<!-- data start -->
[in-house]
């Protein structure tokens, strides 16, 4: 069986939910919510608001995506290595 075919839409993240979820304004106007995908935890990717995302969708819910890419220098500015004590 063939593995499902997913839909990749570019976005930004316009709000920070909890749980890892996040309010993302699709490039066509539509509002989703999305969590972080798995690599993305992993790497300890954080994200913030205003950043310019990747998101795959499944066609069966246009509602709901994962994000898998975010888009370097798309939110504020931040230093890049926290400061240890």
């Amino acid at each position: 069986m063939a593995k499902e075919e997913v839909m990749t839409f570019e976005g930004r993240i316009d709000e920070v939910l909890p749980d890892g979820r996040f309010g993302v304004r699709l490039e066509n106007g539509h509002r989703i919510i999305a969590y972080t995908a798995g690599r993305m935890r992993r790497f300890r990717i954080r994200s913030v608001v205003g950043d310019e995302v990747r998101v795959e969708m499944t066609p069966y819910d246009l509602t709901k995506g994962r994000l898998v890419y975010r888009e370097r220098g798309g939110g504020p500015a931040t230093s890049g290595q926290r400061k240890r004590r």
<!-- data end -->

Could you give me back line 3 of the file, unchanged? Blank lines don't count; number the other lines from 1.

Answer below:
């Amino acid at each position: 069986m063939a593995k499902e075919e997913v839909m990749t839409f570019e976005g930004r993240i316009d709000e920070v939910l909890p749980d890892g979820r996040f309010g993302v304004r699709l490039e066509n106007g539509h509002r989703i919510i999305a969590y972080t995908a798995g690599r993305m935890r992993r790497f300890r990717i954080r994200s913030v608001v205003g950043d310019e995302v990747r998101v795959e969708m499944t066609p069966y819910d246009l509602t709901k995506g994962r994000l898998v890419y975010r888009e370097r220098g798309g939110g504020p500015a931040t230093s890049g290595q926290r400061k240890r004590r």